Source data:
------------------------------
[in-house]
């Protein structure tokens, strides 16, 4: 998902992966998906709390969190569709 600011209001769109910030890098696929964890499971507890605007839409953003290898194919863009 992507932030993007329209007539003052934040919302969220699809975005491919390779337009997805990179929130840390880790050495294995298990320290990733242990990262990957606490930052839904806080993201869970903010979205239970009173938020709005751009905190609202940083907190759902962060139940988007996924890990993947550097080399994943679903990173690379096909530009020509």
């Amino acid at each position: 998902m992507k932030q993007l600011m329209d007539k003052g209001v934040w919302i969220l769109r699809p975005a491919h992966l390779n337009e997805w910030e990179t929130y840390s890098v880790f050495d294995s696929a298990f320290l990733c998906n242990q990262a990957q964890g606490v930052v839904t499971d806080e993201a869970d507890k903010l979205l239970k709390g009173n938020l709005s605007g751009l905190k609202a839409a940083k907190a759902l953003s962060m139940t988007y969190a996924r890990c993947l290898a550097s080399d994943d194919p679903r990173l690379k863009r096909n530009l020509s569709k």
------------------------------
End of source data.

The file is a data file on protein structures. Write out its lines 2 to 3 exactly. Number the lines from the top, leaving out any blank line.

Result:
């Protein structure tokens, strides 16, 4: 998902992966998906709390969190569709 600011209001769109910030890098696929964890499971507890605007839409953003290898194919863009 992507932030993007329209007539003052934040919302969220699809975005491919390779337009997805990179929130840390880790050495294995298990320290990733242990990262990957606490930052839904806080993201869970903010979205239970009173938020709005751009905190609202940083907190759902962060139940988007996924890990993947550097080399994943679903990173690379096909530009020509």
């Amino acid at each position: 998902m992507k932030q993007l600011m329209d007539k003052g209001v934040w919302i969220l769109r699809p975005a491919h992966l390779n337009e997805w910030e990179t929130y840390s890098v880790f050495d294995s696929a298990f320290l990733c998906n242990q990262a990957q964890g606490v930052v839904t499971d806080e993201a869970d507890k903010l979205l239970k709390g009173n938020l709005s605007g751009l905190k609202a839409a940083k907190a759902l953003s962060m139940t988007y969190a996924r890990c993947l290898a550097s080399d994943d194919p679903r990173l690379k863009r096909n530009l020509s569709k």